Usyk was fighting in Russia of course – just as he fought in Latvia against Briedis and Germany against Huck – but I never had any worries or concerns that he wouldn’t get past Gassiev.
It was a great night – a memorable night. On a personal level, the fact both fighters wore Rival gloves was an extra honour and source of pride for me. On top of that, to be in the corner of the first man to win the World Boxing Super Series was amazing – and a feat I repeated when I was in Callum Smith’s corner in September the same year when he beat George Groves to become the second WBSS winner. That’s a record no one can ever take away from me!
Tony Bellew, November 2018, WTKO8
This fight gave me a very different perspective on the British boxing scene. Previously, most of the times I’d been at fights in Britain over the years I’d been in the corner of the hometown fighter – whether it was for Liam Beefy Smith or his brother Callum or whoever. So I was used to being treated well, having the crowd on our side and so on.
Suddenly here I was for the Bellew fight walking out and I suddenly realised: hang on, we’re the enemy now! And boy the verbal tirade and the profanity we were subjected to in Manchester was really something else! I remember thinking: ‘holy smoke, I’ve never heard anything like this!’
The fans had had their share of pints by the time of the main event the time and I had flashbacks of the scenes of crowd unrest at Marvin Hagker vs Alan Minter and I was thinking to myself: ‘oh shit, where are we going to hide if something goes wrong?’
Anyway it was a great fight. Bellew is a great competitor and tried everything he could to catch Usyk. But at the end of the day Usyk was just that level above him. Yes, Bellew won some rounds but you just sensed that even when Usyk lost a round he was still winning the war of attrition. He was making Bellew expend so much energy, he was draining him. Usyk was controlling the pace even in the rounds he lost and in the end – of course – he landed a crushing shot which ended the fight – one of the most beautiful shots Usyk has ever thrown.
Chazz Witherspoon, October 2019, WRTD7
This was Usyk’s heavyweight debut but it was a low key fight in many ways. Witherspoon was a last minute replacement and as such It didn’t generate the excitement of Usyk’s previous few fights. It took place in Chicago and locally the fight didn’t really mean anything. Witherspoon is a decent enough fighter but he isn’t a Chicago guy so that big fight vibe wasn’t really there.
Usyk did what he had to do and won, but his greater challenges at heavyweight were still to come.
Derek Chisora, October 2020, WUD
In many ways this fight was a surreal experience. It was Usyk’s first real test at heavyweight but it took place during Covid so there were no fans in attendance. I remember Anthony Joshua being sat on one side of the ring and being very calm and silent, while Tony Bellew was on the other side of the ring screaming incessantly for 36 minutes urging Chisora on!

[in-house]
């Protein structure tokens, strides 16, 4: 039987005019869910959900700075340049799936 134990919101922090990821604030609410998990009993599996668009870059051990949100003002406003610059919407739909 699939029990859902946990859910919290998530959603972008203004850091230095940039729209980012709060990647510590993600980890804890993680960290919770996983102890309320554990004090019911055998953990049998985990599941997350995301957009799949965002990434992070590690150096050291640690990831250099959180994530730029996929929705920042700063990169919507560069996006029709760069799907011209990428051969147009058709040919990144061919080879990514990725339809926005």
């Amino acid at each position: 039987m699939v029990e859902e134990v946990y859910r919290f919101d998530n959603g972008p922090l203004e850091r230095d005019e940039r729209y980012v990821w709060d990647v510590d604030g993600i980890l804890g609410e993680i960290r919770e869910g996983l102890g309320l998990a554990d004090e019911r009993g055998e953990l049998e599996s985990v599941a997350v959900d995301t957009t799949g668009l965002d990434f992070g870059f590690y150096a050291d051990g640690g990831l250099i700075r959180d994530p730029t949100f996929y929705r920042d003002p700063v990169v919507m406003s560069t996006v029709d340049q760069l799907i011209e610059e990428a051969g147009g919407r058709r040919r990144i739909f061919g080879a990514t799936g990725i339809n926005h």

Chisora was a good test for Usyk in terms of showing him what the heavyweight division was going to be like. The lack of atmosphere was strange of course, but Usyk got the win in a good, action-packed fight, in which he proved that he has an incredible engine and that he can keep going and going and going.
Anthony Joshua, September 2021, WUD
This fight was, without doubt, one of the most memorable of my many nights working in boxing – it has to be up there near the top – after all it’s not every day you’re in the winning corner when the world heavyweight championship changes hands! It was a pretty good feeling! An electric night, which was so far removed from the stale, behind closed doors atmosphere we had during Covid.
This was a fight that – in many ways – summed up the experience of the British boxing scene at its best with a packed house in attendance making tremendous noise.
What some people are forgetting about the fight is that after about eight rounds the cards were just about even. Despite Usyk’s early dominance AJ found a way to get a toe-hold in the fight before Usyk pulled away over the last third of the fight.
It was a great fight and at times AJ was very competitive. Before the scorecards were read out I was even a little scared and nervous about what the judges may have decided because when you’re in the UK you can never be sure! But thankfully two of the three judges were pretty fair and the right man got the win.
On a personal level, I was also delighted with my work in the corner that night as cut-man. A lot of people didn’t realise it at the time – or even after the fight – but Usyk suffered a potentially devastating cut in round nine or ten above his right eye. The cut ran north to south, up and down rather than across – which is the worst sort of cut to deal with. After the fight it needed three stitches inside the cut and seven on the outside, which gives you some idea how severe it was.
Thankfully, I dealt with it quickly – I dried the wound, got the adrenaline on it, put pressure on and added the vaseline and it didn’t prove a factor in the outcome of the fight.